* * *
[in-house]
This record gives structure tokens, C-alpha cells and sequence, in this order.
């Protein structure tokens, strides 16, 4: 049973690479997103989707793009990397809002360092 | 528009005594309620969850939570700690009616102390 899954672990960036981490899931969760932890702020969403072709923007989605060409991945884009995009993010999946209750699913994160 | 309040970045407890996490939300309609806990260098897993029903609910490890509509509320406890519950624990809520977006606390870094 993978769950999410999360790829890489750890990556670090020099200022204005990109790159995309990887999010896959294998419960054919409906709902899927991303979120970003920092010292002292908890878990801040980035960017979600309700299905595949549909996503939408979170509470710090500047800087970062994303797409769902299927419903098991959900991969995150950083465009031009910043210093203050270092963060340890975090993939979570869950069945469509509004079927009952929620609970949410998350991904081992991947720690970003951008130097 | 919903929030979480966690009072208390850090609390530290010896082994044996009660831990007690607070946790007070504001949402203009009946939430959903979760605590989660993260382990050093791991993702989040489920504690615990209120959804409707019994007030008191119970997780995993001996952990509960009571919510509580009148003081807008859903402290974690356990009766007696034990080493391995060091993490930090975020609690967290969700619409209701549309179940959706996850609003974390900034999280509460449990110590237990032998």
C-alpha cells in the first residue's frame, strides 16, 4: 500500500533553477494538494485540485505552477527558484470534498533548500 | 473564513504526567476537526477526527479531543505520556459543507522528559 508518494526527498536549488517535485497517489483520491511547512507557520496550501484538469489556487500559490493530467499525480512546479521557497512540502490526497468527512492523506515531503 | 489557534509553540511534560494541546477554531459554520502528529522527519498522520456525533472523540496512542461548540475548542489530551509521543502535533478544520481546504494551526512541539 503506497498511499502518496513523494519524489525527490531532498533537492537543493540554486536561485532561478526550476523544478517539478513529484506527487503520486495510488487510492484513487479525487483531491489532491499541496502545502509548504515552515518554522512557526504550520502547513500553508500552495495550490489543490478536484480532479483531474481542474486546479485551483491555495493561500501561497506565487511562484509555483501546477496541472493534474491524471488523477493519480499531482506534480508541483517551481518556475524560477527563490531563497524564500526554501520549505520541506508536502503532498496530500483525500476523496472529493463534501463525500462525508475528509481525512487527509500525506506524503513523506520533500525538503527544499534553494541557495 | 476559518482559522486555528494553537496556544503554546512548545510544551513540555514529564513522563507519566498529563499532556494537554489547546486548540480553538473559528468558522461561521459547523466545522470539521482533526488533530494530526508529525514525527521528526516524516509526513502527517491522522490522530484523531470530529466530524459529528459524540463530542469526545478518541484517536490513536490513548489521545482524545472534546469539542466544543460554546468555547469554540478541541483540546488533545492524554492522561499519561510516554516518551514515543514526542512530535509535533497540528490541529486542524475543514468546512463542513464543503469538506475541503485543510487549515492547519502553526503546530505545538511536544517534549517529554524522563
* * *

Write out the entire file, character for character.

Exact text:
[in-house]
This record gives structure tokens, C-alpha cells and sequence, in this order.
């Protein structure tokens, strides 16, 4: 049973690479997103989707793009990397809002360092 | 528009005594309620969850939570700690009616102390 899954672990960036981490899931969760932890702020969403072709923007989605060409991945884009995009993010999946209750699913994160 | 309040970045407890996490939300309609806990260098897993029903609910490890509509509320406890519950624990809520977006606390870094 993978769950999410999360790829890489750890990556670090020099200022204005990109790159995309990887999010896959294998419960054919409906709902899927991303979120970003920092010292002292908890878990801040980035960017979600309700299905595949549909996503939408979170509470710090500047800087970062994303797409769902299927419903098991959900991969995150950083465009031009910043210093203050270092963060340890975090993939979570869950069945469509509004079927009952929620609970949410998350991904081992991947720690970003951008130097 | 919903929030979480966690009072208390850090609390530290010896082994044996009660831990007690607070946790007070504001949402203009009946939430959903979760605590989660993260382990050093791991993702989040489920504690615990209120959804409707019994007030008191119970997780995993001996952990509960009571919510509580009148003081807008859903402290974690356990009766007696034990080493391995060091993490930090975020609690967290969700619409209701549309179940959706996850609003974390900034999280509460449990110590237990032998």
C-alpha cells in the first residue's frame, strides 16, 4: 500500500533553477494538494485540485505552477527558484470534498533548500 | 473564513504526567476537526477526527479531543505520556459543507522528559 508518494526527498536549488517535485497517489483520491511547512507557520496550501484538469489556487500559490493530467499525480512546479521557497512540502490526497468527512492523506515531503 | 489557534509553540511534560494541546477554531459554520502528529522527519498522520456525533472523540496512542461548540475548542489530551509521543502535533478544520481546504494551526512541539 503506497498511499502518496513523494519524489525527490531532498533537492537543493540554486536561485532561478526550476523544478517539478513529484506527487503520486495510488487510492484513487479525487483531491489532491499541496502545502509548504515552515518554522512557526504550520502547513500553508500552495495550490489543490478536484480532479483531474481542474486546479485551483491555495493561500501561497506565487511562484509555483501546477496541472493534474491524471488523477493519480499531482506534480508541483517551481518556475524560477527563490531563497524564500526554501520549505520541506508536502503532498496530500483525500476523496472529493463534501463525500462525508475528509481525512487527509500525506506524503513523506520533500525538503527544499534553494541557495 | 476559518482559522486555528494553537496556544503554546512548545510544551513540555514529564513522563507519566498529563499532556494537554489547546486548540480553538473559528468558522461561521459547523466545522470539521482533526488533530494530526508529525514525527521528526516524516509526513502527517491522522490522530484523531470530529466530524459529528459524540463530542469526545478518541484517536490513536490513548489521545482524545472534546469539542466544543460554546468555547469554540478541541483540546488533545492524554492522561499519561510516554516518551514515543514526542512530535509535533497540528490541529486542524475543514468546512463542513464543503469538506475541503485543510487549515492547519502553526503546530505545538511536544517534549517529554524522563